Prime Minister Manmohan Singh, Congress President Sonia Gandhi, Defence Minister A K Antony and Congress General Secretary Rahul Gandhi at the inaugural session of the party's three-day Chintan Shivir brainstorming camp in Jaipur on Friday. (PTI photo)
With the Lok Sabha polls just a little more than a year away, Congress President Sonia Gandhi today said party's revival in weak states should not not be compromised at the altar of alliance politics.
In a candid admission in her opening speech at the 2-day "Chintan Shivir" (brainstorming conclave) that Congress was facing "increased competition and inroads" into its traditional base, she said "unity and discipline" was the need of the hour in the party.
She formed five separate groups, including one on "emerging political challenges" headed by A K Antony in which P Chidamaram is a participant, for deeper discussion.
Ahead of the start of the start of the conclave, there was a clamour from senior leaders for Rahul Gandhi to play a larger role in the organisation.
Seeking "free, fearless and frank views" from the participants, Gandhi surprisingly made a reference to the "growing educated and middle classes", an apparent message to the party to woo them.
Gandhi, who is also the Chairperson of UPA, made it clear that Congress has to "strike a balance" between respecting alliances where it has tied up with other parties and "ensuring that the partys rejuvenation is not compromised".
"In states in which we are in alliance we have to strike a balance between respecting these alliances and ensuring that the party"s rejuvenation inon is not not compromised," Gandhi said.
"We must admit that we now face increased competition and inroads have been made into our traditional support bases.
There are some states, where we have been out of power for too long and, although I too believe that being in power is not the sole purpose of political activities, this does have an adverse impact on our morale and organisation ability," she said.
Gandhi's remarks on rejuvenation of the party has come at a time when nine assembly elections are scheduled during the current year, which will be followed by Lok Sabha polls in the middle of 2014.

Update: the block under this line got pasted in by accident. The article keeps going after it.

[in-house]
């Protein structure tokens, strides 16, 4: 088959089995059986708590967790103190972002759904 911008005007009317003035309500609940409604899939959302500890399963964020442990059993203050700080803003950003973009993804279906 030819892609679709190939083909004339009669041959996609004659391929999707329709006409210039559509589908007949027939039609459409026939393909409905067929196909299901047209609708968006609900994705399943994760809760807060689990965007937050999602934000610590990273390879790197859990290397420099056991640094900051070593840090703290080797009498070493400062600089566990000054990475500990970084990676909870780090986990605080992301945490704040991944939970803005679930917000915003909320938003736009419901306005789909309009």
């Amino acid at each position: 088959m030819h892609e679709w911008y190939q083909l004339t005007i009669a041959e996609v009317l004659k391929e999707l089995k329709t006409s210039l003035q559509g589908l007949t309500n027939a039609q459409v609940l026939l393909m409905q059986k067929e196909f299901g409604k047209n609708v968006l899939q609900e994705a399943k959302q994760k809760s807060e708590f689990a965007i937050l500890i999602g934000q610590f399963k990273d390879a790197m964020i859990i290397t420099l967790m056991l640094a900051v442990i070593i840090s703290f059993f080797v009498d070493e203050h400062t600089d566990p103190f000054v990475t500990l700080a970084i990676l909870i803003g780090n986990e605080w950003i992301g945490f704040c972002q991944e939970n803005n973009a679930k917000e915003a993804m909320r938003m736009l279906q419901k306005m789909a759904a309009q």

The Congress had lost power in major states like Uttar Pradesh, Bihar, Gujarat, Madhya Pradesh, West Bengal and Tamil Nadu for several years. In West Bengal, it was out of power for more than three decades though it was in the ministry of Mamata Banerjee for a brief while. It is more than four decades since it lost power in Tamil Nadu.
In her speech, the Congress President did not take the name of any political party, including the BJP, or the recent electoral defeat in Gujarat.
Reflecting his growing influence and stature in the party, the conclave saw praise for Rahul Gandhi from senior leaders including Ambika Soni, who said the meet would get a "message" from the young leader.
On Rahul insistance, a lions share has been given to Youth Congress and NSUI office-bearers at the strategy meet for participation.
Leaders including Digivijay Singh, Rajiv Shukla and Salman Khurshid, sought a "larger and predominant role" for Rahul. Sachin Pilot, however, felt that the young leader should not be pressurised.
In her five-page speech, Gandhis stress was on the party to get its act together.
Turning to "pressing organisational matters", she posed the question "Is it not the case that we have squandered many opportunities that people are willing to give us simply because we have been unable to function as a disciplined and united team".
Flagging the need to develop leadership at all levels, Gandhi said, "Performance, not patronage, must be the ladder to advancement in the part.
"We must build leadership at all levels, a leadership that is proactive and that is not afraid of moving forward, and taking up issues and programmes which highlight the concerns and aspirations of the people".
The Congress President underlined the need for coming together of party men by setting aside personal ambitions and egos, and working cohesively in states, "where we are out of power especially so that the party triumphs".
"Unity will not come from pious declarations of intent.
It has to come from within. Unity is the cry of each and every worker of our great organisation and it is our sacred duty to respond to it," she said.
Seeking free, fearless and frank views from the participants, Gandhi asked them to find responses when people are expecting much more from political parties.
"We cannot allow our growing educated and middle classes to be disillusioned and alienated from the political process..we are here on serious business, which will determine our futurewe must go with a clear and unified sense of purpose," she said.